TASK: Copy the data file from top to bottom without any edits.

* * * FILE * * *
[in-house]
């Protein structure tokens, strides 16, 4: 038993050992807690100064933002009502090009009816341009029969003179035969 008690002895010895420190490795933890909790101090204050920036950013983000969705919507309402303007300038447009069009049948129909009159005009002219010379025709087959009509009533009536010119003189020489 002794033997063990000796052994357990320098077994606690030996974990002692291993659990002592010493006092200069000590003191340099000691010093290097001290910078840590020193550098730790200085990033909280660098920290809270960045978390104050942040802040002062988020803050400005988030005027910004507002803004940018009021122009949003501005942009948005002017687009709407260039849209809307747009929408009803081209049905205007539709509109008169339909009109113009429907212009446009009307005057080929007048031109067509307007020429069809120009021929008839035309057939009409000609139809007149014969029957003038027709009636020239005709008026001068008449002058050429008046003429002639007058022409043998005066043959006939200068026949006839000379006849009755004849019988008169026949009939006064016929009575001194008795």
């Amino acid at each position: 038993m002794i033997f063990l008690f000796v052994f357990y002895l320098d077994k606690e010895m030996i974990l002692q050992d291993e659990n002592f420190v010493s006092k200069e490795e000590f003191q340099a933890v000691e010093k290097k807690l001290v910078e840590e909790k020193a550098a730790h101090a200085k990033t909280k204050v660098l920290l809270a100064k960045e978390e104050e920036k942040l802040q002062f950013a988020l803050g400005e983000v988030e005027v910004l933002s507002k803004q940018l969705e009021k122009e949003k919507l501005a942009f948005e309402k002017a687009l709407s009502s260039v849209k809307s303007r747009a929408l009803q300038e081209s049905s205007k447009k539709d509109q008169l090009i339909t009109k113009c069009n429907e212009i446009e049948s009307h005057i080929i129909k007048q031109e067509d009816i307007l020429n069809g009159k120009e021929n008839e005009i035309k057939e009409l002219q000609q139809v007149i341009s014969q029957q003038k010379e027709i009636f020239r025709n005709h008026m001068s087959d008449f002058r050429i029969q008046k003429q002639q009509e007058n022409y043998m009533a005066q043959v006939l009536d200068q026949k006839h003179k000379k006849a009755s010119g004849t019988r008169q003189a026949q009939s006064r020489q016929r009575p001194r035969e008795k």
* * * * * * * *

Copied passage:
[in-house]
């Protein structure tokens, strides 16, 4: 038993050992807690100064933002009502090009009816341009029969003179035969 008690002895010895420190490795933890909790101090204050920036950013983000969705919507309402303007300038447009069009049948129909009159005009002219010379025709087959009509009533009536010119003189020489 002794033997063990000796052994357990320098077994606690030996974990002692291993659990002592010493006092200069000590003191340099000691010093290097001290910078840590020193550098730790200085990033909280660098920290809270960045978390104050942040802040002062988020803050400005988030005027910004507002803004940018009021122009949003501005942009948005002017687009709407260039849209809307747009929408009803081209049905205007539709509109008169339909009109113009429907212009446009009307005057080929007048031109067509307007020429069809120009021929008839035309057939009409000609139809007149014969029957003038027709009636020239005709008026001068008449002058050429008046003429002639007058022409043998005066043959006939200068026949006839000379006849009755004849019988008169026949009939006064016929009575001194008795």
């Amino acid at each position: 038993m002794i033997f063990l008690f000796v052994f357990y002895l320098d077994k606690e010895m030996i974990l002692q050992d291993e659990n002592f420190v010493s006092k200069e490795e000590f003191q340099a933890v000691e010093k290097k807690l001290v910078e840590e909790k020193a550098a730790h101090a200085k990033t909280k204050v660098l920290l809270a100064k960045e978390e104050e920036k942040l802040q002062f950013a988020l803050g400005e983000v988030e005027v910004l933002s507002k803004q940018l969705e009021k122009e949003k919507l501005a942009f948005e309402k002017a687009l709407s009502s260039v849209k809307s303007r747009a929408l009803q300038e081209s049905s205007k447009k539709d509109q008169l090009i339909t009109k113009c069009n429907e212009i446009e049948s009307h005057i080929i129909k007048q031109e067509d009816i307007l020429n069809g009159k120009e021929n008839e005009i035309k057939e009409l002219q000609q139809v007149i341009s014969q029957q003038k010379e027709i009636f020239r025709n005709h008026m001068s087959d008449f002058r050429i029969q008046k003429q002639q009509e007058n022409y043998m009533a005066q043959v006939l009536d200068q026949k006839h003179k000379k006849a009755s010119g004849t019988r008169q003189a026949q009939s006064r020489q016929r009575p001194r035969e008795k």